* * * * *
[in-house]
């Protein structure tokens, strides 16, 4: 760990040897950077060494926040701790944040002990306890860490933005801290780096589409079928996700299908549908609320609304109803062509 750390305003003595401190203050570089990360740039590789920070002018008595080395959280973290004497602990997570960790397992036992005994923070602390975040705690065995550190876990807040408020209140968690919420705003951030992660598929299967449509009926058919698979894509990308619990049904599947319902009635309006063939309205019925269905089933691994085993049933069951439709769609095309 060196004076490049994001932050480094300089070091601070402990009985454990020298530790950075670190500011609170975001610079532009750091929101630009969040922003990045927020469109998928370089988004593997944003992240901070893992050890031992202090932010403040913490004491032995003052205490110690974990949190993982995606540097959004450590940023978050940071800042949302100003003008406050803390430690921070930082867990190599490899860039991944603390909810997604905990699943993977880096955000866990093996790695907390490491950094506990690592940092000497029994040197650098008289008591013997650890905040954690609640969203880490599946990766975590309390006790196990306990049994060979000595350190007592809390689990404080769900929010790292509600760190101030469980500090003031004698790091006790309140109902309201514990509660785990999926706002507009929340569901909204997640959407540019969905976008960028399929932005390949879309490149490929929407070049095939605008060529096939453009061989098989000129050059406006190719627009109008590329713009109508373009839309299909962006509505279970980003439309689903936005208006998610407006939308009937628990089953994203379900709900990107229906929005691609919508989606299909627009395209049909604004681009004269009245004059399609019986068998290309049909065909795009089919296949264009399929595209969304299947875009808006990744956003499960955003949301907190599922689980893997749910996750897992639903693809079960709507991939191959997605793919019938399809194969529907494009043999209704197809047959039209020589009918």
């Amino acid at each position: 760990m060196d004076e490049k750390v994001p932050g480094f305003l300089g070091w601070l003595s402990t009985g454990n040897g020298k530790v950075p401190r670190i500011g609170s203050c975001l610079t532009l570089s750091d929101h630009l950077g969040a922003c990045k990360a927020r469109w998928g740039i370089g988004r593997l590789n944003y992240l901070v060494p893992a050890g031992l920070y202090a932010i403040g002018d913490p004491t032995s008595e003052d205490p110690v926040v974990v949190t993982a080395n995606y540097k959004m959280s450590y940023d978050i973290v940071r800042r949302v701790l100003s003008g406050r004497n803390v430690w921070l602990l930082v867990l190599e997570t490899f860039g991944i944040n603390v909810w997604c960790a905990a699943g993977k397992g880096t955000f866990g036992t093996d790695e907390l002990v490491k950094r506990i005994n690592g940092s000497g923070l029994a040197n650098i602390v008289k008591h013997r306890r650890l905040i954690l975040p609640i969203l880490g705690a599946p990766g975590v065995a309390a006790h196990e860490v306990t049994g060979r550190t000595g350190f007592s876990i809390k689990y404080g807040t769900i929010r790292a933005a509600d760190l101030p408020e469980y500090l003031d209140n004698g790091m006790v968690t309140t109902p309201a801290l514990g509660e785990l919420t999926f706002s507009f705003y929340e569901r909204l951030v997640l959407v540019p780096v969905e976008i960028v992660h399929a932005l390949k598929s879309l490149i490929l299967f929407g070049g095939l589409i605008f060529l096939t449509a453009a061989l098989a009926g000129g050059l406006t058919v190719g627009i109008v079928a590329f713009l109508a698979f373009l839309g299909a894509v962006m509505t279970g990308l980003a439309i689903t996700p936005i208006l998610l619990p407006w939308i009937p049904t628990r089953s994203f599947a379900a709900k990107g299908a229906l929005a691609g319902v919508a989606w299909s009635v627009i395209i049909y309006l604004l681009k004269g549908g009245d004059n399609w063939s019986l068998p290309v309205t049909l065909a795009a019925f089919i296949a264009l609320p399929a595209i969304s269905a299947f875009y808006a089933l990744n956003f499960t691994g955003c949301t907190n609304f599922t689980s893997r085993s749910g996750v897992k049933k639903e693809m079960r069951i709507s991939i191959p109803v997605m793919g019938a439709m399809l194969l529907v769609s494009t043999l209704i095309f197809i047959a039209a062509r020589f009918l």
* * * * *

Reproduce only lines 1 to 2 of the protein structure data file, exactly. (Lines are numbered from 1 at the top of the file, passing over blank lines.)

[in-house]
């Protein structure tokens, strides 16, 4: 760990040897950077060494926040701790944040002990306890860490933005801290780096589409079928996700299908549908609320609304109803062509 750390305003003595401190203050570089990360740039590789920070002018008595080395959280973290004497602990997570960790397992036992005994923070602390975040705690065995550190876990807040408020209140968690919420705003951030992660598929299967449509009926058919698979894509990308619990049904599947319902009635309006063939309205019925269905089933691994085993049933069951439709769609095309 060196004076490049994001932050480094300089070091601070402990009985454990020298530790950075670190500011609170975001610079532009750091929101630009969040922003990045927020469109998928370089988004593997944003992240901070893992050890031992202090932010403040913490004491032995003052205490110690974990949190993982995606540097959004450590940023978050940071800042949302100003003008406050803390430690921070930082867990190599490899860039991944603390909810997604905990699943993977880096955000866990093996790695907390490491950094506990690592940092000497029994040197650098008289008591013997650890905040954690609640969203880490599946990766975590309390006790196990306990049994060979000595350190007592809390689990404080769900929010790292509600760190101030469980500090003031004698790091006790309140109902309201514990509660785990999926706002507009929340569901909204997640959407540019969905976008960028399929932005390949879309490149490929929407070049095939605008060529096939453009061989098989000129050059406006190719627009109008590329713009109508373009839309299909962006509505279970980003439309689903936005208006998610407006939308009937628990089953994203379900709900990107229906929005691609919508989606299909627009395209049909604004681009004269009245004059399609019986068998290309049909065909795009089919296949264009399929595209969304299947875009808006990744956003499960955003949301907190599922689980893997749910996750897992639903693809079960709507991939191959997605793919019938399809194969529907494009043999209704197809047959039209020589009918």